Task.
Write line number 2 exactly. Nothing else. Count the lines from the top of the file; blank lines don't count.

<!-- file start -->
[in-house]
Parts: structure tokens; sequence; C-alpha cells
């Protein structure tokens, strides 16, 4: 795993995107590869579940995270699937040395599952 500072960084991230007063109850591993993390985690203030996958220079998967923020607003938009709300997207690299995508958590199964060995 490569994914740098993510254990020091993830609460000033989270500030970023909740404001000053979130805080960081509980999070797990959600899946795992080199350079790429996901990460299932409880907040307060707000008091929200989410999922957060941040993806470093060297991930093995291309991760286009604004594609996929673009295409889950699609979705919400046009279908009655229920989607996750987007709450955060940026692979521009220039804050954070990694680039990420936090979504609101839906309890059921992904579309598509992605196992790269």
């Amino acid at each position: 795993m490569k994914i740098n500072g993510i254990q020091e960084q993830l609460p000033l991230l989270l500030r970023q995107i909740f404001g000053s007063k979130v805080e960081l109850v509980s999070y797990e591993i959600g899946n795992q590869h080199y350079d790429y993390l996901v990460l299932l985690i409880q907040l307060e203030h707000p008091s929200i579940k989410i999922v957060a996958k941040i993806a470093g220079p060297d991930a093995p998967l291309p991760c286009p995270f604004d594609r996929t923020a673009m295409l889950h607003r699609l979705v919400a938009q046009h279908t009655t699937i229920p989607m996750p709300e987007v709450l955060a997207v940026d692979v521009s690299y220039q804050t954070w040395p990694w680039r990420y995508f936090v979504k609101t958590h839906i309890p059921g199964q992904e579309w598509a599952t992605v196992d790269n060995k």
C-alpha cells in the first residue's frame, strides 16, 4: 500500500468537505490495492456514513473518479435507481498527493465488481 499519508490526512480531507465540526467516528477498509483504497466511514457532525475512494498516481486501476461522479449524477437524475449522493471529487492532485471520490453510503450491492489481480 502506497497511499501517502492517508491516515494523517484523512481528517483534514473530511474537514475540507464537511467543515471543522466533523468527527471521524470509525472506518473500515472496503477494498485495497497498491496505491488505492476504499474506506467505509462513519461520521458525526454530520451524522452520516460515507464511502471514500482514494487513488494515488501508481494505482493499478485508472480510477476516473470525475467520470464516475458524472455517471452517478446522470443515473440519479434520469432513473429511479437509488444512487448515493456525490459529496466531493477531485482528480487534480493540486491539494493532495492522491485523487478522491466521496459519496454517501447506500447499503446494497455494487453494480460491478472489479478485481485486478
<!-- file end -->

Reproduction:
Parts: structure tokens; sequence; C-alpha cells